The ability of corals to withstand changes in their surroundings is a critical survival mechanism for coping with environmental stress. While many studies have examined responses of the coral holobiont to stressful conditions, its capacity to reverse responses and recover when the stressor is removed is not well-understood. In this study, we investigated among-colony responses of Pocillopora acuta from two sites with differing distance to the mainland (Kusu (closer to the mainland) and Raffles Lighthouse (further from the mainland)) to heat stress through differential expression analysis of target genes and quantification of photophysiological metrics. We then examined how these attributes were regulated after the stressor was removed to assess the recovery potential of P. acuta. The fragments that were subjected to heat stress (2 °C above ambient levels) generally exhibited significant reduction in their endosymbiont densities, but the extent of recovery following stress removal varied depending on natal site and colony. There were minimal changes in chl a concentration and maximum quantum yield (Fv/Fm, the proportion of variable fluorescence (Fv) to maximum fluorescence (Fm)) in heat-stressed corals, suggesting that the algal endosymbionts' Photosystem II was not severely compromised. Significant changes in gene expression levels of selected genes of interest (GOI) were observed following heat exposure and stress removal among sites and colonies, including Actin, calcium/calmodulin-dependent protein kinase type IV (Camk4), kinesin-like protein (KIF9), and small heat shock protein 16.1 (Hsp16.1). The most responsive GOIs were Actin, a major component of the cytoskeleton, and the adaptive immune-related Camk4 which both showed significant reduction following heat exposure and subsequent upregulation during the recovery phase. Our findings clearly demonstrate specific responses of P. acuta in both photophysiological attributes and gene expression levels, suggesting differential capacity of P. acuta corals to tolerate heat stress depending on the colony, so that certain colonies may be more resilient than others.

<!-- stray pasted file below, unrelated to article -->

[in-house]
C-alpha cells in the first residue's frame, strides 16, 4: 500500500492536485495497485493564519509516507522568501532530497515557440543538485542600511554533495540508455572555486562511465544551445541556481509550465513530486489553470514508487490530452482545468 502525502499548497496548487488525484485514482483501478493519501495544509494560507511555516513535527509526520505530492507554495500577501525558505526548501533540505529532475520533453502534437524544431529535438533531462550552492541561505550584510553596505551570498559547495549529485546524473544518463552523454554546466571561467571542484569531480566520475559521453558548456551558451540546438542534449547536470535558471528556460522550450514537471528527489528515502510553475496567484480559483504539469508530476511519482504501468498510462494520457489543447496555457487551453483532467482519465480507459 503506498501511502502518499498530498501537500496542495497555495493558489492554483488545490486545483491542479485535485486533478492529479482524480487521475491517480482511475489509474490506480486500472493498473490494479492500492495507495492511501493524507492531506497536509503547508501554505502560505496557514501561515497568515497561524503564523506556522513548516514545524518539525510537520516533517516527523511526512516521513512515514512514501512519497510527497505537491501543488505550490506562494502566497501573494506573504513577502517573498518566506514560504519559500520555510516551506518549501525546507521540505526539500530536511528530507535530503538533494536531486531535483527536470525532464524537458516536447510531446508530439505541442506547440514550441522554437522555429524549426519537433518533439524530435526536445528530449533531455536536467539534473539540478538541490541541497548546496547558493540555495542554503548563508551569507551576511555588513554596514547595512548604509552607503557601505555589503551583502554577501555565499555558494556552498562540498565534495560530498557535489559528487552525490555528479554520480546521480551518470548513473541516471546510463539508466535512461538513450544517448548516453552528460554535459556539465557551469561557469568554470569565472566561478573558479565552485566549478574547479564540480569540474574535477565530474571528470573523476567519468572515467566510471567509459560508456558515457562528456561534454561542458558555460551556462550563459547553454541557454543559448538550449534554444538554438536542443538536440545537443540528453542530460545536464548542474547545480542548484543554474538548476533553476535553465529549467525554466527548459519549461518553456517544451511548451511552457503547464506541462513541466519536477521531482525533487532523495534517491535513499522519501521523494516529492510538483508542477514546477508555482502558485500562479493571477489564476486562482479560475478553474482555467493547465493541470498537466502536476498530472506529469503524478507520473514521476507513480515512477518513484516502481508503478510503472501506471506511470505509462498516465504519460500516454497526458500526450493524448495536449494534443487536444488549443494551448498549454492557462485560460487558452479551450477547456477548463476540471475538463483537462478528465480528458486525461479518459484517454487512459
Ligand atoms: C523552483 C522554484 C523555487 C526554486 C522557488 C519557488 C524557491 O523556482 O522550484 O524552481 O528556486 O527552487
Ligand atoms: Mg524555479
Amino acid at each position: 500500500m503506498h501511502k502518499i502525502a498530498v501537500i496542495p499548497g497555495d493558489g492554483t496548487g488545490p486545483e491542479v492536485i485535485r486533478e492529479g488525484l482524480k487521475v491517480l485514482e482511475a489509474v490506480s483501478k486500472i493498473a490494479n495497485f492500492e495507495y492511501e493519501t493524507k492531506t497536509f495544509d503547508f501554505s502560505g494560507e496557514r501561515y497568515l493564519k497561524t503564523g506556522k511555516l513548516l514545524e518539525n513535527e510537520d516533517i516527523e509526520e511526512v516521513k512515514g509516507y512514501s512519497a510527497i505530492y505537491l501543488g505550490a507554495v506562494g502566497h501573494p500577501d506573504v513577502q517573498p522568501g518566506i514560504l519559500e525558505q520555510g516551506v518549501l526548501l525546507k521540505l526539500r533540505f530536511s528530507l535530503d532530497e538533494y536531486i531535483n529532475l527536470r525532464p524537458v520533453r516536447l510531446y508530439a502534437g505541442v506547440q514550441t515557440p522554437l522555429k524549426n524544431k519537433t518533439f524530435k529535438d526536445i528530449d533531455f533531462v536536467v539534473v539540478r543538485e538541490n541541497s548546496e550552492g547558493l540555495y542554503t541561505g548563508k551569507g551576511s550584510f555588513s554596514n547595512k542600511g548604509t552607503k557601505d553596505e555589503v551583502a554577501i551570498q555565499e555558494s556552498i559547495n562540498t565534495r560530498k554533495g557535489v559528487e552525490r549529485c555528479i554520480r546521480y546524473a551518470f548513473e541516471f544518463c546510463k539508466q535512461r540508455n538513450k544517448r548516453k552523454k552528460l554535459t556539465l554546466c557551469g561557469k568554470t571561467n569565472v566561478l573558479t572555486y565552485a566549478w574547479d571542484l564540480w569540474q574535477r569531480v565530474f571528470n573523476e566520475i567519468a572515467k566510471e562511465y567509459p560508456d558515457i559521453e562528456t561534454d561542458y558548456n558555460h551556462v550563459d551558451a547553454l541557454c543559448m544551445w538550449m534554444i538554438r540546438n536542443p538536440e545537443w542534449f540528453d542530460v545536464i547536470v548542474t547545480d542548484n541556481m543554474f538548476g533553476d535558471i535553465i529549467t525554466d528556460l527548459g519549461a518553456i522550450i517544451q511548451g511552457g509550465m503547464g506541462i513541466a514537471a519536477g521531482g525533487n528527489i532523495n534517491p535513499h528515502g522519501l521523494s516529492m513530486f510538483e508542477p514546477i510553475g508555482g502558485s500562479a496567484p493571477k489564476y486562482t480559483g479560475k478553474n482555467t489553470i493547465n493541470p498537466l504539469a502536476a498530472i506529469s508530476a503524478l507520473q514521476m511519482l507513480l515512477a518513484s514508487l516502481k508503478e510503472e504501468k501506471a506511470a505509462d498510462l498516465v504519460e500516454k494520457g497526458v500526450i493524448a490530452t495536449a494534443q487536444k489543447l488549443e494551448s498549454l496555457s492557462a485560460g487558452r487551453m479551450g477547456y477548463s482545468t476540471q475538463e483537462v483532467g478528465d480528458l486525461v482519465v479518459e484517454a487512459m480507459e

Keywords: RT-qPCR; adaptive; heat; immune response; reversible phenotypic response.